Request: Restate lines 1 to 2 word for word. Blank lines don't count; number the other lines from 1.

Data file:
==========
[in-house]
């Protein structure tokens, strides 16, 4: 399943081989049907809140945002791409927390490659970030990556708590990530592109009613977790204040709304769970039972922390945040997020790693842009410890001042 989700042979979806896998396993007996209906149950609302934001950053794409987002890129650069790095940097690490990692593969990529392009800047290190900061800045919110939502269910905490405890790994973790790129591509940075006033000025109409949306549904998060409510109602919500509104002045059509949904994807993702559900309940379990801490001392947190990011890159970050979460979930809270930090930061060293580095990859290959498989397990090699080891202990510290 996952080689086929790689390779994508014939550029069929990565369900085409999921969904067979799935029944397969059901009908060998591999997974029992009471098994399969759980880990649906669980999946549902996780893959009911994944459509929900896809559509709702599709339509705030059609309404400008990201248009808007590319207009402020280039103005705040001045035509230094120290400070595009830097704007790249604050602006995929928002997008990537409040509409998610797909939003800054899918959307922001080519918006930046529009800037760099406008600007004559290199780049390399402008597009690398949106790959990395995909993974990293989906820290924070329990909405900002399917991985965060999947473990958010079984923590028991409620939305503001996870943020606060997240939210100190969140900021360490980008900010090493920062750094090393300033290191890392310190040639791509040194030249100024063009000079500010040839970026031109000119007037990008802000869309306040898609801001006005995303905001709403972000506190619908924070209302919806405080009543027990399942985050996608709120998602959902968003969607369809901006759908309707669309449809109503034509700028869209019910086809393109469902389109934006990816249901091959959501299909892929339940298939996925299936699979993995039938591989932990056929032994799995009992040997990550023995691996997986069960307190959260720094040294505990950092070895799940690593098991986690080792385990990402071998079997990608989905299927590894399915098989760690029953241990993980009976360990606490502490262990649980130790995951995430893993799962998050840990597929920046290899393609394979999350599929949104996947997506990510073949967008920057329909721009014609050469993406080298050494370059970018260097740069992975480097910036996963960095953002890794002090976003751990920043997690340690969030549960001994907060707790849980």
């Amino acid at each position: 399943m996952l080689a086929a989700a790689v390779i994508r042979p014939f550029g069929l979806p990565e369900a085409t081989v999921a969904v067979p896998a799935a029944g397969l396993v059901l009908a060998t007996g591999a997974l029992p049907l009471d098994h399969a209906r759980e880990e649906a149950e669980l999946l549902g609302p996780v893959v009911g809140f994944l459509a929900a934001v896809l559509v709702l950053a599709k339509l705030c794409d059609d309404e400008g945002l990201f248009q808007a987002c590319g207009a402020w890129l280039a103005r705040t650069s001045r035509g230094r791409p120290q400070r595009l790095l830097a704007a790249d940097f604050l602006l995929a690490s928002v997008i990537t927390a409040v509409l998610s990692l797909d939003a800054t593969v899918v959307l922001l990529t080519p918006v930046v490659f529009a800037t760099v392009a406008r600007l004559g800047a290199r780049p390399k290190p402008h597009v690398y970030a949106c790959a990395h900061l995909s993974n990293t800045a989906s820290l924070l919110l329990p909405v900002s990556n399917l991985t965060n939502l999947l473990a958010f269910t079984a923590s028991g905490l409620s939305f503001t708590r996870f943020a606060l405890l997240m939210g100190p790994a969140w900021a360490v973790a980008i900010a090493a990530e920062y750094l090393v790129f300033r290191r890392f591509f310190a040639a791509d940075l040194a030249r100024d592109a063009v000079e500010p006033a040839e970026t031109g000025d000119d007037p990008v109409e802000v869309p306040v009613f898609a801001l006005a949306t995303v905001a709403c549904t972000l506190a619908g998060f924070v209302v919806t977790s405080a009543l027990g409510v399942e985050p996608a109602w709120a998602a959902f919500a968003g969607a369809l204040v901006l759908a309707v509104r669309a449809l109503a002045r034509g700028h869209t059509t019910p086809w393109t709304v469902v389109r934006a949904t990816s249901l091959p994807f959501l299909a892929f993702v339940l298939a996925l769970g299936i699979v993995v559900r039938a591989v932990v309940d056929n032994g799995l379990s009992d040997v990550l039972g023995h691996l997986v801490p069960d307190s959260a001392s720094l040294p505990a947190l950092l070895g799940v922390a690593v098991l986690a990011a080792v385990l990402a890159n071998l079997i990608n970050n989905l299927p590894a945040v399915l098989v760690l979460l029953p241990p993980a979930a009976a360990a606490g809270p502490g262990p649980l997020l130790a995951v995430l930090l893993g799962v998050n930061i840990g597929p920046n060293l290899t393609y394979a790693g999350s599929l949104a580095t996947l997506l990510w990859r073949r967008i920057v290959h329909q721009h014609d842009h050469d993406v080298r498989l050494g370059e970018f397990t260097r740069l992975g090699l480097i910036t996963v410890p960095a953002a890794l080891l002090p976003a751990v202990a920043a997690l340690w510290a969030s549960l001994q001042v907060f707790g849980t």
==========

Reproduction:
[in-house]
């Protein structure tokens, strides 16, 4: 399943081989049907809140945002791409927390490659970030990556708590990530592109009613977790204040709304769970039972922390945040997020790693842009410890001042 989700042979979806896998396993007996209906149950609302934001950053794409987002890129650069790095940097690490990692593969990529392009800047290190900061800045919110939502269910905490405890790994973790790129591509940075006033000025109409949306549904998060409510109602919500509104002045059509949904994807993702559900309940379990801490001392947190990011890159970050979460979930809270930090930061060293580095990859290959498989397990090699080891202990510290 996952080689086929790689390779994508014939550029069929990565369900085409999921969904067979799935029944397969059901009908060998591999997974029992009471098994399969759980880990649906669980999946549902996780893959009911994944459509929900896809559509709702599709339509705030059609309404400008990201248009808007590319207009402020280039103005705040001045035509230094120290400070595009830097704007790249604050602006995929928002997008990537409040509409998610797909939003800054899918959307922001080519918006930046529009800037760099406008600007004559290199780049390399402008597009690398949106790959990395995909993974990293989906820290924070329990909405900002399917991985965060999947473990958010079984923590028991409620939305503001996870943020606060997240939210100190969140900021360490980008900010090493920062750094090393300033290191890392310190040639791509040194030249100024063009000079500010040839970026031109000119007037990008802000869309306040898609801001006005995303905001709403972000506190619908924070209302919806405080009543027990399942985050996608709120998602959902968003969607369809901006759908309707669309449809109503034509700028869209019910086809393109469902389109934006990816249901091959959501299909892929339940298939996925299936699979993995039938591989932990056929032994799995009992040997990550023995691996997986069960307190959260720094040294505990950092070895799940690593098991986690080792385990990402071998079997990608989905299927590894399915098989760690029953241990993980009976360990606490502490262990649980130790995951995430893993799962998050840990597929920046290899393609394979999350599929949104996947997506990510073949967008920057329909721009014609050469993406080298050494370059970018260097740069992975480097910036996963960095953002890794002090976003751990920043997690340690969030549960001994907060707790849980």